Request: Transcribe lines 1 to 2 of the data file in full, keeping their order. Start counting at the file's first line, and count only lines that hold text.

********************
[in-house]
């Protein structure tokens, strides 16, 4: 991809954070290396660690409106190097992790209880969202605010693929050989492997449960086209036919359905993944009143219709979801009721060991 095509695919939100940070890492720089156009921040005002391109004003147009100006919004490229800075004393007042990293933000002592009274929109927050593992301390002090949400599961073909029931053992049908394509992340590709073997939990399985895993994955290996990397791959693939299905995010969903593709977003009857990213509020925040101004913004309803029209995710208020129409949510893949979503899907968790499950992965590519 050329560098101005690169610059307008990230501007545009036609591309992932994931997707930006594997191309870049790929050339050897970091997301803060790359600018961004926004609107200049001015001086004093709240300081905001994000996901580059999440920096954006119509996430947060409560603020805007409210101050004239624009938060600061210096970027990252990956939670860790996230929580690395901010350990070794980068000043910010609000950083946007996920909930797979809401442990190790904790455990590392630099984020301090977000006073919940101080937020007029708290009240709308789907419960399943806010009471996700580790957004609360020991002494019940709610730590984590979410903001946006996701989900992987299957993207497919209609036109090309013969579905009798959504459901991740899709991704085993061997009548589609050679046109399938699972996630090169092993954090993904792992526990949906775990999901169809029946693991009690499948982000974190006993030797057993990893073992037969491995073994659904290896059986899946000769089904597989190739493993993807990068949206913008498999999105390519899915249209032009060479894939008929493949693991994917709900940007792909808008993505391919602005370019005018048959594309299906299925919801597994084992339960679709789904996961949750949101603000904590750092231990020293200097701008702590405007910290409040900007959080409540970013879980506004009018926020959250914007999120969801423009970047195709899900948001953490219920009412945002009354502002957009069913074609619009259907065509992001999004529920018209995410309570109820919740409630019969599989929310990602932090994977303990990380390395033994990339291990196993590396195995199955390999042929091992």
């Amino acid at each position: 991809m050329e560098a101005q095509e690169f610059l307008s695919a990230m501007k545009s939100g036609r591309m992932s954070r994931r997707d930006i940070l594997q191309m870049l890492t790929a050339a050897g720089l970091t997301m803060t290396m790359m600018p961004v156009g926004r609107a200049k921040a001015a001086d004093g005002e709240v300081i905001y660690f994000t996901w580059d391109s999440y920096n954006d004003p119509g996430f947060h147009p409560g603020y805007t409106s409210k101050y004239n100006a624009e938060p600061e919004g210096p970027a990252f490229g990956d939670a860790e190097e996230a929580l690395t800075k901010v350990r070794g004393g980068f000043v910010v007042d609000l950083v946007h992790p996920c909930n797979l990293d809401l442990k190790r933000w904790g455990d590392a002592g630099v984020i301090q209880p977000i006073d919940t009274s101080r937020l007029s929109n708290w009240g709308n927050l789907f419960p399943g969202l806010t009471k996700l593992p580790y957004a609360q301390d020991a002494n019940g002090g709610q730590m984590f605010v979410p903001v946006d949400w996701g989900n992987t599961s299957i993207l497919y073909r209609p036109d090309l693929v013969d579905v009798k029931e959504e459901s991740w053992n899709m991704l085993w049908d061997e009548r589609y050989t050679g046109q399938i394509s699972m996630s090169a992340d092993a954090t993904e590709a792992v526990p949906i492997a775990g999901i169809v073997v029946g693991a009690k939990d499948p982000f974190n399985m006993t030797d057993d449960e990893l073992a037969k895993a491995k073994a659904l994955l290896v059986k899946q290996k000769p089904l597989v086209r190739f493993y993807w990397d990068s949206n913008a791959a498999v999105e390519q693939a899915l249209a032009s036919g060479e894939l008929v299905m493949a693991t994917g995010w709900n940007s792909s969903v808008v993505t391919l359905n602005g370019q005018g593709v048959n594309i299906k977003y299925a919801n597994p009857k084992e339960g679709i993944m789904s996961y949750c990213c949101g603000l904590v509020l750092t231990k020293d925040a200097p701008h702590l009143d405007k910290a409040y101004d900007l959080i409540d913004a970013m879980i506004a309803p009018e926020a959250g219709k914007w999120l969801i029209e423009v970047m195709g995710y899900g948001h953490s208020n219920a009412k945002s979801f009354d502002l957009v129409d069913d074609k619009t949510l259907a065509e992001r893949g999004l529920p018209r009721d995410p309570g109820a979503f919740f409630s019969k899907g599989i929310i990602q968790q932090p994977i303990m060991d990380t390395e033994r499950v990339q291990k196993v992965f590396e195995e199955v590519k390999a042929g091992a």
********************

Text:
[in-house]
């Protein structure tokens, strides 16, 4: 991809954070290396660690409106190097992790209880969202605010693929050989492997449960086209036919359905993944009143219709979801009721060991 095509695919939100940070890492720089156009921040005002391109004003147009100006919004490229800075004393007042990293933000002592009274929109927050593992301390002090949400599961073909029931053992049908394509992340590709073997939990399985895993994955290996990397791959693939299905995010969903593709977003009857990213509020925040101004913004309803029209995710208020129409949510893949979503899907968790499950992965590519 050329560098101005690169610059307008990230501007545009036609591309992932994931997707930006594997191309870049790929050339050897970091997301803060790359600018961004926004609107200049001015001086004093709240300081905001994000996901580059999440920096954006119509996430947060409560603020805007409210101050004239624009938060600061210096970027990252990956939670860790996230929580690395901010350990070794980068000043910010609000950083946007996920909930797979809401442990190790904790455990590392630099984020301090977000006073919940101080937020007029708290009240709308789907419960399943806010009471996700580790957004609360020991002494019940709610730590984590979410903001946006996701989900992987299957993207497919209609036109090309013969579905009798959504459901991740899709991704085993061997009548589609050679046109399938699972996630090169092993954090993904792992526990949906775990999901169809029946693991009690499948982000974190006993030797057993990893073992037969491995073994659904290896059986899946000769089904597989190739493993993807990068949206913008498999999105390519899915249209032009060479894939008929493949693991994917709900940007792909808008993505391919602005370019005018048959594309299906299925919801597994084992339960679709789904996961949750949101603000904590750092231990020293200097701008702590405007910290409040900007959080409540970013879980506004009018926020959250914007999120969801423009970047195709899900948001953490219920009412945002009354502002957009069913074609619009259907065509992001999004529920018209995410309570109820919740409630019969599989929310990602932090994977303990990380390395033994990339291990196993590396195995199955390999042929091992």